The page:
GAA Football

Donegal boss Declan Bonner has 'no interest' in facing Tyrone anywhere but Ballybofey

MacCumhaill Park in Ballybofey is scheduled to host the Ulster Championship clash between Donegal and Tyrone on October 31/November 1 - although a possible switch to Croke Park has been mooted. Picture by Margaret McLaughlin
Neil Loughran

DONEGAL boss Declan Bonner insists he has “no interest” in the Tir Chonaill’s Ulster Championship showdown with Tyrone being played at Croke Park - or anywhere other than MacCumhaill Park in Ballybofey.

Although the master fixture plan was published last Friday, venues have yet to be confirmed for Ulster Championship games. The clash between defending champions Donegal and Tyrone - scheduled for October 31/November 1 - is the glamour quarter-final tie, with Bonner’s men handed home advantage when the draw was originally made.

However, the GAA is awaiting guidance in relation to the use of terracing at grounds across Ireland amid concerns about maintaining current social distancing guidelines outside of seated sections.

Such capacity restrictions would only allow a crowd of around 1,100 inside MacCumhaill Park on October 31/November 1, with a possible switch to Croke Park – where up to 21,000 supporters could be accommodated –mooted over the weekend.

Ulster Council secretary Brian McAvoy admitted GAA officials had been sounded out about the possibility of hosting Ulster Championship games at Croke Park, but said a decision on venues had yet to be reached.

Bonner, though, says Donegal will be doing “everything in our power” to ensure the game goes ahead in Ballybofey.

“We’ve been given home advantage in the first round of the Championship, that’s the way we’re looking at it,” he said.

“I find it a bit strange that four weeks before the fixture is even going to take place that they’re talking about changing the venue. We’ve seen what has happened over the last four weeks and how things have moved on, who knows what the end of October/start of November will look like.

“From our point of view it’s a home match in Ballybofey. I see no reason that it would be anywhere else. I’m sure that’s the way our county officials will be looking at it as well.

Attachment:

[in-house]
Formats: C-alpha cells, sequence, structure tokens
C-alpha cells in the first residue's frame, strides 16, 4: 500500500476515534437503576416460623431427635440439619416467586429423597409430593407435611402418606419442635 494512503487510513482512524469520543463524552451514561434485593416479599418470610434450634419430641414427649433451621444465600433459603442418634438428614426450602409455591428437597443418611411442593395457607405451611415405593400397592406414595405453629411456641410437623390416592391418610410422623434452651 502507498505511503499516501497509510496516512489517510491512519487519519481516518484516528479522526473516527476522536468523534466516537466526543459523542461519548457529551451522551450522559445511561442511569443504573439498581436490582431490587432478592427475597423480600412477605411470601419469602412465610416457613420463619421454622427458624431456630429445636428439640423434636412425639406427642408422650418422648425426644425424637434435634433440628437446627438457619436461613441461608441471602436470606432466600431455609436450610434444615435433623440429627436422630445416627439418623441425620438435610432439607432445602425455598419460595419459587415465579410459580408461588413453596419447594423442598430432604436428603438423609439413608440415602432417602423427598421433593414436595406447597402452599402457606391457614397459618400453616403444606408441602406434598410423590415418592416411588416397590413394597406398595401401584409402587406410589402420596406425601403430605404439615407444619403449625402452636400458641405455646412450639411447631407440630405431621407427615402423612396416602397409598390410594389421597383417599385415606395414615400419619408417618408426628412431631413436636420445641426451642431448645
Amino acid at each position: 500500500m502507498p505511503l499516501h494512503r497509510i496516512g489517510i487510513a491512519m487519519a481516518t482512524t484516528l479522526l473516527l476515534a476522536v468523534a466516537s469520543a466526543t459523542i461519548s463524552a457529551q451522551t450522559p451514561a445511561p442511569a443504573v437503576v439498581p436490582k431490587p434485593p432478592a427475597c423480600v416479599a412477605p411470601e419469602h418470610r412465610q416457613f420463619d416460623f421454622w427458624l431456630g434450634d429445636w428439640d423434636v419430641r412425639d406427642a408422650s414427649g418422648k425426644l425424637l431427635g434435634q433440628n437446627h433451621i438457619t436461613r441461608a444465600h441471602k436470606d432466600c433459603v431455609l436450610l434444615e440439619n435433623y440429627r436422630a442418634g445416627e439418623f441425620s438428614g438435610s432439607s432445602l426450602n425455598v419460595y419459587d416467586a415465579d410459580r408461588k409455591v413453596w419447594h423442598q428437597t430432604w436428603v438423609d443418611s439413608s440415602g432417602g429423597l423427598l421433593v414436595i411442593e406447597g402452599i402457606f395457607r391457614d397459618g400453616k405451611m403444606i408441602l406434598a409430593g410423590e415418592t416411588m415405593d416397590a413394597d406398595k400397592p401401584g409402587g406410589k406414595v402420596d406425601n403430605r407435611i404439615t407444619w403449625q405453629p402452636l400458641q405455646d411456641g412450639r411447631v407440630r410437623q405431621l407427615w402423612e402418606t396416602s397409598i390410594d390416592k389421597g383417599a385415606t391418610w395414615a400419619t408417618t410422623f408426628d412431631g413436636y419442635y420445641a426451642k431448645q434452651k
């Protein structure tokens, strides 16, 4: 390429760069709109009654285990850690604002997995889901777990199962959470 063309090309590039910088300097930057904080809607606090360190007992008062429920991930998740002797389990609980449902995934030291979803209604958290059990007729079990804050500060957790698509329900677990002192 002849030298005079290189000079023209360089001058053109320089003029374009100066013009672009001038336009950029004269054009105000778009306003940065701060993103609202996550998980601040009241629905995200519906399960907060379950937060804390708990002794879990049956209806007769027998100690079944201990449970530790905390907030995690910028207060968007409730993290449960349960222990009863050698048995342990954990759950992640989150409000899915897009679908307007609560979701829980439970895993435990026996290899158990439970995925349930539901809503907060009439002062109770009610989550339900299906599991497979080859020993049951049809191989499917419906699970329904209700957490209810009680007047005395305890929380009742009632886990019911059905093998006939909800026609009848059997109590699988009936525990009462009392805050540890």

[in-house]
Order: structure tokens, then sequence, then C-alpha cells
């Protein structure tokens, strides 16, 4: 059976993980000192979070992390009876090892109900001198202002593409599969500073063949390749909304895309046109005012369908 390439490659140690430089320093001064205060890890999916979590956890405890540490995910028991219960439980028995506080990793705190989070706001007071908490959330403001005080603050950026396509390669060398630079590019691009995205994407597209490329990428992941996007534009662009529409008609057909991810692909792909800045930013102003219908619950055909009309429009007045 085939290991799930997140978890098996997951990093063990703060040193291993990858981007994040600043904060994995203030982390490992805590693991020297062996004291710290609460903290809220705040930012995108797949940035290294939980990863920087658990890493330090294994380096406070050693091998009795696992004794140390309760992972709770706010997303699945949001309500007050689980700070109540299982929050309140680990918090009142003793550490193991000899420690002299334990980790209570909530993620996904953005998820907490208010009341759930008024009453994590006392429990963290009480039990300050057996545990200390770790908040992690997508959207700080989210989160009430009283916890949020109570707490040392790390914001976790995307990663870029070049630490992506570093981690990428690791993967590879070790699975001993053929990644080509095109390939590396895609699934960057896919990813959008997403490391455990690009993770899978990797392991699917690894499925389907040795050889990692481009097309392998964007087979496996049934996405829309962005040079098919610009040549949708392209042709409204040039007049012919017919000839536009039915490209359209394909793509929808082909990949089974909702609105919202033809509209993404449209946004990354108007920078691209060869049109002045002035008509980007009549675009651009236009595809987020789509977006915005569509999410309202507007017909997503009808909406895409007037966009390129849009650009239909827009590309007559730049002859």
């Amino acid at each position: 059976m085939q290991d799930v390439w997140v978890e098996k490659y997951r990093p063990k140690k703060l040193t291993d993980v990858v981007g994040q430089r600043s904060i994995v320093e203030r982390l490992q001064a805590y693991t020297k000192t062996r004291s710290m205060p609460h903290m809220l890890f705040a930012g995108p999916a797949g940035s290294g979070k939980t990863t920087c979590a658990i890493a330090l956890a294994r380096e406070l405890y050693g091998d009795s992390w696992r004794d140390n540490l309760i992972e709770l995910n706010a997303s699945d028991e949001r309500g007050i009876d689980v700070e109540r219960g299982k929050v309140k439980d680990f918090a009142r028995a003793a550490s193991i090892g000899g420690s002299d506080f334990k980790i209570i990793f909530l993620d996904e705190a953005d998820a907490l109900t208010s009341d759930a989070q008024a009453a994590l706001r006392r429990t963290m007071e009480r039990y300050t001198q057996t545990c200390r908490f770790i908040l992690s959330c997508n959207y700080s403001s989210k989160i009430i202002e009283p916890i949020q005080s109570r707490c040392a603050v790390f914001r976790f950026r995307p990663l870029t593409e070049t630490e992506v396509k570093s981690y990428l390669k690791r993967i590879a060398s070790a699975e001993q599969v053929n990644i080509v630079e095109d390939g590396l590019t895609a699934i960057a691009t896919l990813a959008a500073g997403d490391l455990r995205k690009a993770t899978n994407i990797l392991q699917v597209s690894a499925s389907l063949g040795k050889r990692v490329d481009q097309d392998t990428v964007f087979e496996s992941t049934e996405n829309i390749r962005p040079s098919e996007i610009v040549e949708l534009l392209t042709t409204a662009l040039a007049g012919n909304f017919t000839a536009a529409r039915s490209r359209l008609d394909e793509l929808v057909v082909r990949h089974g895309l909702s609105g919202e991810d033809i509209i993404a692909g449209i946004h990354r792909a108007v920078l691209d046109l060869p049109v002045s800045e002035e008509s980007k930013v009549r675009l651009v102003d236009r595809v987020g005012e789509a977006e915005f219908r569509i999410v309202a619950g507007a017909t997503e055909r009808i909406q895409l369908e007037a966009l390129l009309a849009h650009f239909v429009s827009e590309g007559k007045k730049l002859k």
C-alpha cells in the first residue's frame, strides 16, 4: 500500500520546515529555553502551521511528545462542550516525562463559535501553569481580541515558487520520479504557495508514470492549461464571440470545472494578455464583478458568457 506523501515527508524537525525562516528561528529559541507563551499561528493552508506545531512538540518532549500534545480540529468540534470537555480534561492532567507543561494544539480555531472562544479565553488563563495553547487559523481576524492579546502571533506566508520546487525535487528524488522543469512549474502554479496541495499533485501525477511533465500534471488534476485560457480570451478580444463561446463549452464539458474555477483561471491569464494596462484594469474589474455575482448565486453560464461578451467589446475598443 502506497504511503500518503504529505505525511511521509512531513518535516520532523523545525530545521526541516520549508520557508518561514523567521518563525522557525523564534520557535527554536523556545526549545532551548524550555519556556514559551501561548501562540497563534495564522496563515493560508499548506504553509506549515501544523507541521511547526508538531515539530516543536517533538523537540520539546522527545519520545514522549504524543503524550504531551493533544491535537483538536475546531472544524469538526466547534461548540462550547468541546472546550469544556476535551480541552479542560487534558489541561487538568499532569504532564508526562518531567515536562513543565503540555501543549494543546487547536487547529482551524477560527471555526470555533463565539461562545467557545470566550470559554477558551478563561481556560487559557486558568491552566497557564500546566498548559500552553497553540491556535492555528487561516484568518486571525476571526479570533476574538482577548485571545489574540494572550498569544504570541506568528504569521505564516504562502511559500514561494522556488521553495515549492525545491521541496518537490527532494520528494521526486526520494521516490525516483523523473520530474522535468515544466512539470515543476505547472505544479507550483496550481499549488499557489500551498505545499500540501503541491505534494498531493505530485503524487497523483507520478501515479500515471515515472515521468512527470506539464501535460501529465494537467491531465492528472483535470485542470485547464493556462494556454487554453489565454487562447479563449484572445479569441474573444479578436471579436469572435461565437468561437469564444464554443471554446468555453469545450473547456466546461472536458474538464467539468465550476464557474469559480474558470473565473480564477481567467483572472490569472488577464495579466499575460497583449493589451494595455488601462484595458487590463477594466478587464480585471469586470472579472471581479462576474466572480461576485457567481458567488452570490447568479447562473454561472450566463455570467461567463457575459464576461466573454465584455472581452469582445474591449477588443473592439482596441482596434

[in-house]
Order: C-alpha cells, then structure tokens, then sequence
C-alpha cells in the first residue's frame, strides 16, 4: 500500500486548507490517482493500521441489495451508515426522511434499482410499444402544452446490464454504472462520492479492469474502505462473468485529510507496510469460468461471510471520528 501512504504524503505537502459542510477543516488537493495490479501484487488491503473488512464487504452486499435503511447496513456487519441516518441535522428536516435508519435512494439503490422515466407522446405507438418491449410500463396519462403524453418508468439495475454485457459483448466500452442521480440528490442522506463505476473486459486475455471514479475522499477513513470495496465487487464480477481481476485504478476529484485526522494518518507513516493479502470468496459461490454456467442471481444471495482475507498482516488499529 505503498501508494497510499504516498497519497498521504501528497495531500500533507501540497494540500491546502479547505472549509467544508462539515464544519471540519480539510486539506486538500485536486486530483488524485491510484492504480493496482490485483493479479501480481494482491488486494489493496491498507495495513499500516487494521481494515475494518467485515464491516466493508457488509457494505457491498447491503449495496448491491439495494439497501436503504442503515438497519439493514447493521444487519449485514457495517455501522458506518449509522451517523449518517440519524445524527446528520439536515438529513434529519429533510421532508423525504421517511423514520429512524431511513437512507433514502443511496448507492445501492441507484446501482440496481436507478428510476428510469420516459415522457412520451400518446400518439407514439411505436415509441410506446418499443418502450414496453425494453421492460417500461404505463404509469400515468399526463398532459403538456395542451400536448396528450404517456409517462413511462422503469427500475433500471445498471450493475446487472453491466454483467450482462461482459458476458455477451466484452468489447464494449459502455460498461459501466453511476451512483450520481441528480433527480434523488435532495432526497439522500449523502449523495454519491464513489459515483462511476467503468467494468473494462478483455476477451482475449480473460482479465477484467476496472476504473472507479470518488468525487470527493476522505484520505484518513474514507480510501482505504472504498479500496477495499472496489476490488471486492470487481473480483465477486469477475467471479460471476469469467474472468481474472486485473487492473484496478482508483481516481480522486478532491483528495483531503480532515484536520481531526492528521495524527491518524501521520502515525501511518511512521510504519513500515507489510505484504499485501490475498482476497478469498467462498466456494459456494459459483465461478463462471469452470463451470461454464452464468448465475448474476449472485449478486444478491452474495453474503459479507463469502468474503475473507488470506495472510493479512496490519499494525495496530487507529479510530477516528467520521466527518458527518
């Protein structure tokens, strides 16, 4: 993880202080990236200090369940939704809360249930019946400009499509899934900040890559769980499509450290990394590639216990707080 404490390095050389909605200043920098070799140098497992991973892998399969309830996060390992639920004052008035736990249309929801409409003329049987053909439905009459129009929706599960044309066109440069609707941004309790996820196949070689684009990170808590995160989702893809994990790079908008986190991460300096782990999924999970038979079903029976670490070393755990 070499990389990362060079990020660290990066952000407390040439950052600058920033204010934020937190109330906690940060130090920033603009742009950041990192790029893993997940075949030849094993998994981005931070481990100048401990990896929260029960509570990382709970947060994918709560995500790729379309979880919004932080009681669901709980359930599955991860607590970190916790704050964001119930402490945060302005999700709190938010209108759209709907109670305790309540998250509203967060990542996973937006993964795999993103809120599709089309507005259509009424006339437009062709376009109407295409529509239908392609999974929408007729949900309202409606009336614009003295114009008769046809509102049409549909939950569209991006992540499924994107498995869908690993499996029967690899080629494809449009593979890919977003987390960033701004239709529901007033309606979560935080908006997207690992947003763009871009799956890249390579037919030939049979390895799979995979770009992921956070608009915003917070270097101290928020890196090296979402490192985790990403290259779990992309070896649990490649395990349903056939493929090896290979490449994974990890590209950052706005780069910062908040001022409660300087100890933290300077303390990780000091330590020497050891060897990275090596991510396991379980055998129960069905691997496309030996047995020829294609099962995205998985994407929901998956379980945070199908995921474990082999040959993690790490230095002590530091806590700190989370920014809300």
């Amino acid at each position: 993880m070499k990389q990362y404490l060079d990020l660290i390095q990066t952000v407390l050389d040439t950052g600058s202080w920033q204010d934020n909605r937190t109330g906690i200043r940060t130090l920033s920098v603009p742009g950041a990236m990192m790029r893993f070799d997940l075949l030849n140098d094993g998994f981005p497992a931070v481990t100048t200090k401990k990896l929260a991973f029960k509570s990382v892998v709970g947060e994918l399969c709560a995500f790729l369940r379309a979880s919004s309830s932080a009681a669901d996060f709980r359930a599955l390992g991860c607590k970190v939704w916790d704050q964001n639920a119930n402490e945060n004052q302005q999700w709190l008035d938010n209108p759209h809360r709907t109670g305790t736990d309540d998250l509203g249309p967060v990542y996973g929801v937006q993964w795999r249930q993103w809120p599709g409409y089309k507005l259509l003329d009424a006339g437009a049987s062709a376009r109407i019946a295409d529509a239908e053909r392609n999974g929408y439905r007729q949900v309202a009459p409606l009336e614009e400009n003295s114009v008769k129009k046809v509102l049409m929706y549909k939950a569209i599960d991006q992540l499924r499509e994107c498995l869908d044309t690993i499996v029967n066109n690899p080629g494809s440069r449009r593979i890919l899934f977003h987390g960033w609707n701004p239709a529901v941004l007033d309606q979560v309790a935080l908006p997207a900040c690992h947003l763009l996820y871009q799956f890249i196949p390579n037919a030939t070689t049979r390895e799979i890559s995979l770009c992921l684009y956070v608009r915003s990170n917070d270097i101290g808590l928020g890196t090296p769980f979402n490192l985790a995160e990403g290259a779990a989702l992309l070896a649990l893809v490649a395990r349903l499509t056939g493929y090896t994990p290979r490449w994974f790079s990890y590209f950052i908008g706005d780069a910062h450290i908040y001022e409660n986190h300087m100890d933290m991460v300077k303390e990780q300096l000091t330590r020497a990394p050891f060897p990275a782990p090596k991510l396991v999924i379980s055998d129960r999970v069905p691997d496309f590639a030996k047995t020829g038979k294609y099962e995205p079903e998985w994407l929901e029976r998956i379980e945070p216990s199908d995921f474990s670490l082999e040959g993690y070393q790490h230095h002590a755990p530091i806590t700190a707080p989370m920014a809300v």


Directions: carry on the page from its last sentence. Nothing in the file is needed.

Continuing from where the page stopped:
“We’ll not be looking to move it, that’s for sure, and we’ll be doing everything in our power to make sure the game goes ahead in Ballybofey. I’ve no interest in playing it anywhere else to be quite honest.

“Whatever needs to be done to get the game played in MacCumhaill Park, that’s it. Whether that means there’s 5,000 or 10,000 spectators, so be it. The draw laid out a home draw for us, and I’m sure there’ll be a lot of water under the bridge between now and the end of October.”

The Tir Chonaill men will have two National League games to play – the first of those also against Tyrone in Ballybofey – before the Championship gets under way.

And Bonner says that, after months of uncertainty, it is a relief to finally have dates in the diary.

“Definitely - it’s what we’ve been looking for. It didn’t look great late on in March and then into April, even in May when John Horan was on The Sunday Games, it looked ominous at that stage.

“So it’s brilliant that guys are back with their clubs now, and those weeks will fly in. It’s great to have that and hopefully things continue the way they have done and there is no second wave to halt everything again.

“It’s been handled reasonably well, the numbers are well reduced in both the north and the south, so we’re hoping it continues that way and that football will be played.”

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GAA Football